Prescription medications make up around 17 percent of personal health care services. In many cases, people need to sacrifice other essential needs to cover health care costs. And in extreme cases, those who cannot afford life-saving medications go without them.

One of the most notoriously inaccessible drugs on the market is insulin. Most leading insulin manufacturers consistently increase their prices over time, ignoring factors like availability and affordability. In 2017, a group of patients sued Sanofi, Eli Lilly, and Novo Nordisk for inflating insulin prices. The class-action lawsuit states that these companies raised the list prices of Lantus, Levemir, Novolog, Apidra, and Toujeo by more than 160 percent in the last five years, while pharmacy benefit managers are offered constant or reduced prices. Today, patient groups and other organizations still fight for affordable insulin prices. 

Lack of access to essential medications forces many patients to look towards alternatives that negatively impact their quality of life. Because of inflated insulin prices, some diabetic patients ration their remaining medication, sometimes reducing or skipping doses. Approximately 25 percent of diabetics ration their insulin doses because of financial constraints. Diverting from treatments without first consulting a physician—another expensive encounter— can be harmful and even lethal

Without insulin, type one diabetics are at risk of diabetic ketoacidosis (DKA), which kills in weeks if left untreated. Type two diabetics may last months or years with restricted medication access, but a lack of insulin is certain death for those suffering with diabetes. Diabetics who cannot afford insulin must rely on hospital emergency rooms, savings programs, state copay caps, emergency refills, Walmart’s ReliOn brand, and mutual aid to live comfortably. Although there are available alternatives, diabetics shouldn’t have to put their financial security at risk for essential medications.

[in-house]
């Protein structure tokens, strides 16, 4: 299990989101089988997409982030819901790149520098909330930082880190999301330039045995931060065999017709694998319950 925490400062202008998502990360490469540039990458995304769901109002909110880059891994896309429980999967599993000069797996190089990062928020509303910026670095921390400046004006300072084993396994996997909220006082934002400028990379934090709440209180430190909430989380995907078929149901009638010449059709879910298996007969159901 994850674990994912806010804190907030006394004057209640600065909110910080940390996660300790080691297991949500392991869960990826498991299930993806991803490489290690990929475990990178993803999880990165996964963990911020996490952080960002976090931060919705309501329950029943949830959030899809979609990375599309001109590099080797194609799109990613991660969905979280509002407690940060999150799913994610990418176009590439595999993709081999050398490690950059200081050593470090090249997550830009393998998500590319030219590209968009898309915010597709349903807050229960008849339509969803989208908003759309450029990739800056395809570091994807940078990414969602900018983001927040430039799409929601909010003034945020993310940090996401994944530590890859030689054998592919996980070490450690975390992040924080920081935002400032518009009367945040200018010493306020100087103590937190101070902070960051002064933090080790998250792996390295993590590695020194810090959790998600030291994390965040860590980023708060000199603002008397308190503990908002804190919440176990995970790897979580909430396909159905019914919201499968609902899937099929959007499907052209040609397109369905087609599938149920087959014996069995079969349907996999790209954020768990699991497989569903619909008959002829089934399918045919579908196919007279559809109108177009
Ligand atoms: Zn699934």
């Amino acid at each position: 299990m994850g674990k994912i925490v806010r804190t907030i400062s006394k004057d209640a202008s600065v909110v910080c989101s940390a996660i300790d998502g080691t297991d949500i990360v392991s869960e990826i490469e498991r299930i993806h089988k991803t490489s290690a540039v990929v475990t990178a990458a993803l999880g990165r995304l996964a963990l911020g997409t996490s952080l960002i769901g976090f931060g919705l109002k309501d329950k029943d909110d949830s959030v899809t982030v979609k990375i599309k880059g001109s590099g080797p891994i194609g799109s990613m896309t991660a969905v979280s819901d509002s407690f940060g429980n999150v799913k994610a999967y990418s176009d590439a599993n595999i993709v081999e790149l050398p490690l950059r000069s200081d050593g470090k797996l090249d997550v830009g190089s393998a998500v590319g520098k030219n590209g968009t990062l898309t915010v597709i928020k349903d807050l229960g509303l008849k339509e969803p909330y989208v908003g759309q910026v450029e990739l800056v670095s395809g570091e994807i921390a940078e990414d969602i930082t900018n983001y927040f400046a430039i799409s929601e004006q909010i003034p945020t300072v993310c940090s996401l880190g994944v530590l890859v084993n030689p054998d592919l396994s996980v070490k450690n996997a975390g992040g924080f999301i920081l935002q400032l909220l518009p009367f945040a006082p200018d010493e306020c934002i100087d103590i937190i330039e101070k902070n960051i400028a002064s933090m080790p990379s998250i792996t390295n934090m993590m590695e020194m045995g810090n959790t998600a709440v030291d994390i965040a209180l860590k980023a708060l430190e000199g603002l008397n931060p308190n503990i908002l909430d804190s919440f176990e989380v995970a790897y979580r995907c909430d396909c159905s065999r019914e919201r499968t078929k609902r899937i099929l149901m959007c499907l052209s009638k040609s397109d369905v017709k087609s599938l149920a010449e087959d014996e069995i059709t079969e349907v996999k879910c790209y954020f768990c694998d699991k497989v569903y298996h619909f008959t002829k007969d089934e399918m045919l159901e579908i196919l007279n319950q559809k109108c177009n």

The Treatment: Accountability 

Although other nations struggle with drug accessibility, pharmaceutical greed is a parasite that uniquely feeds off of the American health care system. Drug prices as high as seen in the US are not common in any other country, forcing many to resort to risky alternatives to get the treatment they need. The US spends too much on health care to have citizens crowdfunding, rationing, or simply succumbing to their illness due to medical inaccessibility. 

This greed is at the expense of our economy. Outside of health-related consequences, national health care expenditures increase at a rate that surpasses GDP. This rapid growth is unsustainable since many Americans need to spend their income on medical expenses, leaving little room for other forms of consumption. As a result, pharmaceutical greed crowds out other businesses. 

The needless overspending and overpricing is dangerous and often deadly. Pharmaceutical greed is ingrained in the health care system, so addressing and undoing its damage will be difficult. To improve medical accessibility, we must hold pharmaceutical companies accountable for their actions and prioritize improving nationwide health literacy.